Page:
Many west coast salmon farms ‘in sensitive areas’

A SCOTTISH conservation charity has claimed that over half of the salmon farms off the west coast of Scotland are sited in the most sensitive areas for wild salmon.
Salmon at a west coast farm. Picture: TSPLSalmon at a west coast farm. Picture: TSPL
Salmon at a west coast farm. Picture: TSPL

A new map, developed by the Rivers and Fisheries Trusts of Scotland (Rafts), identifies the most sensitive locations.

The detailed map of the west Highlands and Islands suggests that 57% of the salmon farms in the area are located in the most important areas for wild salmon and sea trout.

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Roger Brook, of Rafts, said: “It is imperative that the salmon farming industry avoids those areas which are most damaging to wild salmon and sea trout. This Locational Guidance map is an evidence-based tool that pinpoints those areas.

The map. Picture: RAFTSThe map. Picture: RAFTS
The map. Picture: RAFTS

“Rafts and other wild fisheries groups have argued for years that many fish farms are too close to migratory fish rivers, increasing the risk that sea lice released from fish farms will infect wild salmon and sea trout.”

Interaction between wild and farmed salmon

Rafts has been responsible for the Scottish Government’s Managing Interactions Aquaculture Project (MIAP) on behalf of fishery trusts and boards since 2011. MIAP focused on interactions between salmon aquaculture with wild salmonids on Scotland’s west coast, from Argyll to West Sutherland and the Outer Hebrides.

The aim, the organisation says, is to identify areas that are particularly sensitive to wild salmon and sea trout and which the aquaculture industry should avoid if damage to wild stocks is to be minimised or avoided.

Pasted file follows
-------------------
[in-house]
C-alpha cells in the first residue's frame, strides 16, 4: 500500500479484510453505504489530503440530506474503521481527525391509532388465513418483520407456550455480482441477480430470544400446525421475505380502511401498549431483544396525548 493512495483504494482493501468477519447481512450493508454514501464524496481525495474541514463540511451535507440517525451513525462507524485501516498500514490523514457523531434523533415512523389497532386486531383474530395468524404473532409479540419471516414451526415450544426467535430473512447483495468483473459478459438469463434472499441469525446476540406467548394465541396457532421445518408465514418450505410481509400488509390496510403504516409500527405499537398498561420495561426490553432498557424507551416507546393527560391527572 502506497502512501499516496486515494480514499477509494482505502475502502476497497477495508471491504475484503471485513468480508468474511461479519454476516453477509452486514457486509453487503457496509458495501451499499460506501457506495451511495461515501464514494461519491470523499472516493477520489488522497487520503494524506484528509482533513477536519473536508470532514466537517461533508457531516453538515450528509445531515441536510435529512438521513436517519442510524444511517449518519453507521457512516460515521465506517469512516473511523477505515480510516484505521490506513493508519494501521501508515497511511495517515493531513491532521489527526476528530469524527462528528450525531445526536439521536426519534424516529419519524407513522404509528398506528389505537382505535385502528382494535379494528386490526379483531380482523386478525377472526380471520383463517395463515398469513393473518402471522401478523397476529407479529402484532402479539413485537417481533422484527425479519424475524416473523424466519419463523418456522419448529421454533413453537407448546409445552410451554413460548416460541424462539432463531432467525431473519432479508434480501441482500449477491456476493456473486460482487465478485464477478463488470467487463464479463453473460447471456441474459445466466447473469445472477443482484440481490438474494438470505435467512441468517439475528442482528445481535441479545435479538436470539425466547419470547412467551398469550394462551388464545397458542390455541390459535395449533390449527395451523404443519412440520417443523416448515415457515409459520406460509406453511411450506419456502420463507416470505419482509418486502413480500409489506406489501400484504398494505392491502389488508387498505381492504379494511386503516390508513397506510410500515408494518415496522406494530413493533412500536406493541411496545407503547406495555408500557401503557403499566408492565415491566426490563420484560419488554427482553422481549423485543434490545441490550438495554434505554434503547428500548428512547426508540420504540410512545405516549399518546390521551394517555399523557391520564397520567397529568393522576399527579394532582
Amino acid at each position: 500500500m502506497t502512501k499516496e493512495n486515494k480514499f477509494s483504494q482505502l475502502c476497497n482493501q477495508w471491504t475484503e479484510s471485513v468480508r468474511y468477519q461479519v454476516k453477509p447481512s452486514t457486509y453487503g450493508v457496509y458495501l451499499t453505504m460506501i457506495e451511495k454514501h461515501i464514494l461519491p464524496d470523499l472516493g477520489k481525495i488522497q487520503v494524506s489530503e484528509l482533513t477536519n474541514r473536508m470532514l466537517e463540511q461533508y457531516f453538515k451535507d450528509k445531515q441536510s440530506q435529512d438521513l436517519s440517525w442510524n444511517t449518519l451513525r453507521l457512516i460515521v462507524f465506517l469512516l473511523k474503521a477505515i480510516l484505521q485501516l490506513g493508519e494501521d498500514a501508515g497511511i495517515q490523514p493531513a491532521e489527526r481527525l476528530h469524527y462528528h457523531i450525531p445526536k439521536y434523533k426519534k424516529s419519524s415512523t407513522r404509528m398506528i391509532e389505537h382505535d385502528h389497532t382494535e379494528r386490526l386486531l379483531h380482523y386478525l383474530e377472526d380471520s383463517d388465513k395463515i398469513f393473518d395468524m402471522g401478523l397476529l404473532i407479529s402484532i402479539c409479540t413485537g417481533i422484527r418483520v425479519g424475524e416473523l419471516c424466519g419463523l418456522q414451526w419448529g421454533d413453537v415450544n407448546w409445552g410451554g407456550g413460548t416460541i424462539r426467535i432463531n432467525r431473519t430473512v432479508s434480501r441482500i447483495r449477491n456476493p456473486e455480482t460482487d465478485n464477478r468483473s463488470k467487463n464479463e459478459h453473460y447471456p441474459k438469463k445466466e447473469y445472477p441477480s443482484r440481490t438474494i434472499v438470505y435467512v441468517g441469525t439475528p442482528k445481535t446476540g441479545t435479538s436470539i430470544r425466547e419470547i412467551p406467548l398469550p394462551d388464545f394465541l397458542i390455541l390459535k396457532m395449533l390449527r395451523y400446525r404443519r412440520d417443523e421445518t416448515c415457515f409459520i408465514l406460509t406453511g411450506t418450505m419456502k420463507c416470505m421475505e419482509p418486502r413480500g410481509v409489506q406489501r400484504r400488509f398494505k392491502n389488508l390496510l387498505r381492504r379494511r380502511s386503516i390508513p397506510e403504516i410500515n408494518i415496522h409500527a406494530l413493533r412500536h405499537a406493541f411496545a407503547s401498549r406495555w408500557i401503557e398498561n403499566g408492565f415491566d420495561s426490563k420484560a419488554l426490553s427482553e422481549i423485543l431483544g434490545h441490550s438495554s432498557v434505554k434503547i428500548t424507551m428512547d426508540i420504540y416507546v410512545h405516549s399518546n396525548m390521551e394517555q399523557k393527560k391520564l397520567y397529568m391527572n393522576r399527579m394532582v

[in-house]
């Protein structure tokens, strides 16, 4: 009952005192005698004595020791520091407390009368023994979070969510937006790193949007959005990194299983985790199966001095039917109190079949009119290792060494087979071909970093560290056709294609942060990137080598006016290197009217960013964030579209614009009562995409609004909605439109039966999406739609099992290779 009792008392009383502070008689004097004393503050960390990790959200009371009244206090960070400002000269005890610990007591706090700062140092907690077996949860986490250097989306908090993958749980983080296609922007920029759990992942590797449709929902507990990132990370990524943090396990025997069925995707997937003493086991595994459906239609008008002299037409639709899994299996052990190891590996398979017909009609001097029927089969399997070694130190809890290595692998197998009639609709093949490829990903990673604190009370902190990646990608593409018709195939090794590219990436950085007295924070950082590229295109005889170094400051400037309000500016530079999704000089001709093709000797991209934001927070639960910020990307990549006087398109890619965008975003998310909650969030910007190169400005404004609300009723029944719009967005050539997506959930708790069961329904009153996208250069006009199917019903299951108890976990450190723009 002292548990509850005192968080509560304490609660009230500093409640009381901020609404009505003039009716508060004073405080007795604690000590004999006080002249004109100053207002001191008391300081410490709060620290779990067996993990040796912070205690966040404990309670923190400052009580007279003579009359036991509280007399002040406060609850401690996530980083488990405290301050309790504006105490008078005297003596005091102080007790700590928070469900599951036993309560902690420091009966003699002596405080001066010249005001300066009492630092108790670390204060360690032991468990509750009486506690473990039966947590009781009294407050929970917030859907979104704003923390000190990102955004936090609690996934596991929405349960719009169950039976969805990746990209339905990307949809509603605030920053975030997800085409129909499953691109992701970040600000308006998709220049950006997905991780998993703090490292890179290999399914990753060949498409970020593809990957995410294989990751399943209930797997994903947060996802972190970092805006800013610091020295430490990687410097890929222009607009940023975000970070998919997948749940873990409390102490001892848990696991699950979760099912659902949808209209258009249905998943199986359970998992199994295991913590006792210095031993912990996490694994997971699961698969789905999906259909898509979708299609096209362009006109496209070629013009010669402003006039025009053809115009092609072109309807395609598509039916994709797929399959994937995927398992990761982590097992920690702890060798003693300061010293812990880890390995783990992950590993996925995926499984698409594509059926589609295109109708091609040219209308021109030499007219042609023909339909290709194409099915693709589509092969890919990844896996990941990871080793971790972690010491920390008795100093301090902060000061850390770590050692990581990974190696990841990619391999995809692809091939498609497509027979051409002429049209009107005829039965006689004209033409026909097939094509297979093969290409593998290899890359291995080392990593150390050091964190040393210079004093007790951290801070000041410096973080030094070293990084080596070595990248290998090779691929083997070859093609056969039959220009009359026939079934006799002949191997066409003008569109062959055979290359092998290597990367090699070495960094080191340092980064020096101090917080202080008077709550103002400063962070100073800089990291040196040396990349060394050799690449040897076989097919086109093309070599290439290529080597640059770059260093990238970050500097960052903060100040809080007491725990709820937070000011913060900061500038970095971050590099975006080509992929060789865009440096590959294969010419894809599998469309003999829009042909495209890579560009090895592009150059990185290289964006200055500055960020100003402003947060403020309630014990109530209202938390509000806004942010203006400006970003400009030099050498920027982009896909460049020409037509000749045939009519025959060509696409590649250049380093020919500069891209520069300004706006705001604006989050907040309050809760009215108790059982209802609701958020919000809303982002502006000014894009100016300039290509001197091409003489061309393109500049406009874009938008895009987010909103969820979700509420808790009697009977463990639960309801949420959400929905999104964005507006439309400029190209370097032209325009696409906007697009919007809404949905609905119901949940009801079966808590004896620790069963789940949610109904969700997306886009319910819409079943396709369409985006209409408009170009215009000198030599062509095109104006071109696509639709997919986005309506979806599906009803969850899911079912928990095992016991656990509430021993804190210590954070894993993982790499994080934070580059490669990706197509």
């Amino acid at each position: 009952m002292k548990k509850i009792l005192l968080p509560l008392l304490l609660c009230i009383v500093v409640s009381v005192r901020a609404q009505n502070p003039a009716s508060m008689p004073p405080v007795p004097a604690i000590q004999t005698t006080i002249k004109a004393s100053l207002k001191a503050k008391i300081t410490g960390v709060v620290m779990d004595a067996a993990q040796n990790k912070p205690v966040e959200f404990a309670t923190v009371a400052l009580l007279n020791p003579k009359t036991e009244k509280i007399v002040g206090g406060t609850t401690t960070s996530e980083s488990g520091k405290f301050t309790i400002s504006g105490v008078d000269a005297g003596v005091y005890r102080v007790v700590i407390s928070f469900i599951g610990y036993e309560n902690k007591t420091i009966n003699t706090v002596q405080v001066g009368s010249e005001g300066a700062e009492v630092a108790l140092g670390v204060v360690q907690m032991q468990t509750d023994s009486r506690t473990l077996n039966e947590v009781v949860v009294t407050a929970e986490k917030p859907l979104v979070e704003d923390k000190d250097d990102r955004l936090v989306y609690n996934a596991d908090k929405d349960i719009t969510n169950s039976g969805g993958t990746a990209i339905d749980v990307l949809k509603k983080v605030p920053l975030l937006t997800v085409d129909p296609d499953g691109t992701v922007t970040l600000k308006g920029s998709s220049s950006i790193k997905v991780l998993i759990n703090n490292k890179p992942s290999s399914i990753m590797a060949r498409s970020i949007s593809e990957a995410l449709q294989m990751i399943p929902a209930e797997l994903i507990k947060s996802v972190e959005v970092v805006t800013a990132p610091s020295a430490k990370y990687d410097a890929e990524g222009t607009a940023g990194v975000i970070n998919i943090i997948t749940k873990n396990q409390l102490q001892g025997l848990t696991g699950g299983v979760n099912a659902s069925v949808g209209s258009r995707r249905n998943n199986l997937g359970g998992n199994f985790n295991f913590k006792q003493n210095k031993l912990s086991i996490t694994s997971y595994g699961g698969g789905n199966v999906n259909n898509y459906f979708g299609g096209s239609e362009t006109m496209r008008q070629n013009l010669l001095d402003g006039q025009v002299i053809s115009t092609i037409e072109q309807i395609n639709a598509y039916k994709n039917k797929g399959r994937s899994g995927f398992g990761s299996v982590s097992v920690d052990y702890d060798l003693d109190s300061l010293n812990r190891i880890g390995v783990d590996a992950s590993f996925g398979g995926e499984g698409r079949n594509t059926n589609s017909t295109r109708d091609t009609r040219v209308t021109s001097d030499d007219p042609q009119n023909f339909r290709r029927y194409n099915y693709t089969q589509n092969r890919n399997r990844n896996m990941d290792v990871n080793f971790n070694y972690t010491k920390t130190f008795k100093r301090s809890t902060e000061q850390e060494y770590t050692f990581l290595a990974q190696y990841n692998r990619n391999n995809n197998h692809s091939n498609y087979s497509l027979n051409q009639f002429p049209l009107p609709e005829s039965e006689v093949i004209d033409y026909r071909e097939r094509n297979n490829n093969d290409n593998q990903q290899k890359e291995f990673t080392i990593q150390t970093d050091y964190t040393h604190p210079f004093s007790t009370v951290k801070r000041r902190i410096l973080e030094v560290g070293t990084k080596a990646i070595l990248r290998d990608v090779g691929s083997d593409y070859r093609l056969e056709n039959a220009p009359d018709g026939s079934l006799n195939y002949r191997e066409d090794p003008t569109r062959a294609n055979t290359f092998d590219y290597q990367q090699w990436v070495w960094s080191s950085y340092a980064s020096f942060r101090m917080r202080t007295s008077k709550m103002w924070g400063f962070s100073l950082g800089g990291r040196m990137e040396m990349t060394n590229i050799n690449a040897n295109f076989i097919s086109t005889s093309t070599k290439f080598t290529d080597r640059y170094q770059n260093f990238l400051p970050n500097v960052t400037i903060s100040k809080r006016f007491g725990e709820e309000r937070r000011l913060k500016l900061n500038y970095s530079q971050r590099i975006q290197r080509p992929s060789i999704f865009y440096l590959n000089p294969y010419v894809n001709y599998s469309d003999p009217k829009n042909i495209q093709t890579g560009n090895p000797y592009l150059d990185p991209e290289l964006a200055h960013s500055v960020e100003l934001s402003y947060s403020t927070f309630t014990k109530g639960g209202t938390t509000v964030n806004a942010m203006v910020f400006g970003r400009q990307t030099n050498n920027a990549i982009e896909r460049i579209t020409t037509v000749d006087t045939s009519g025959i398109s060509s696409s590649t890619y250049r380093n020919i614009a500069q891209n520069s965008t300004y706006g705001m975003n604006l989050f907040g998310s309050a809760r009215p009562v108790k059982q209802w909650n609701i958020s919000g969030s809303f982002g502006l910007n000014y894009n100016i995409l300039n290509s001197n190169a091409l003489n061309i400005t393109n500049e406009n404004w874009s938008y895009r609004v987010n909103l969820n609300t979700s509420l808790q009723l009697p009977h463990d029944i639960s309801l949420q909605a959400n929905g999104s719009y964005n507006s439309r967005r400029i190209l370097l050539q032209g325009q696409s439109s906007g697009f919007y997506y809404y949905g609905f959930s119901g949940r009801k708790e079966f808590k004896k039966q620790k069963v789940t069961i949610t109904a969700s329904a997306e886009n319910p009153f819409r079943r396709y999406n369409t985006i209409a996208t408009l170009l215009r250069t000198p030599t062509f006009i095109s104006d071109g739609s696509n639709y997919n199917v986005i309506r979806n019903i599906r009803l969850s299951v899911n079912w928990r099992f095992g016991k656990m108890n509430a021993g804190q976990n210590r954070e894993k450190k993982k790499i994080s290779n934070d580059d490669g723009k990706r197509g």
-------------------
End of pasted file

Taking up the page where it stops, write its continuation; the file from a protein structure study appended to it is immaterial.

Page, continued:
Brook said: “It should be of major concern to all those charged with managing and regulating salmon farms that the majority of existing farms are inappropriately sited from a wild fish perspective. Serious consideration should now be given to a selective relocation programme.”

Mr Brook added: “The development of the map was always intended as a means of influencing the planning process locally.

“Essentially it is an evidence-based approach to inform representations to planning proposals for new fish farm sites. Fishery trusts, fishery boards and others can use the map to improve protection of wild fish by identifying the highest risk places. No such tool has existed previously”.


Formed in 2005, Rafts is an independent freshwater conservation charity representing Scotland’s national network of 25 rivers and fisheries trusts and boards.

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Scott Landsburgh, chief executive of the Scottish Salmon Producers’ Organisation, said: “As stated by Rafts, the model announced today is still in its infancy.

“I look forward to seeing it develop in order to see if it becomes of value to the planning process as claimed.

“I am sure the Scottish Government will want to look closely at its development and will need to consult widely when it reaches a more developed stage, particularly as it has already made clear its support for the development of the farmed salmon industry.”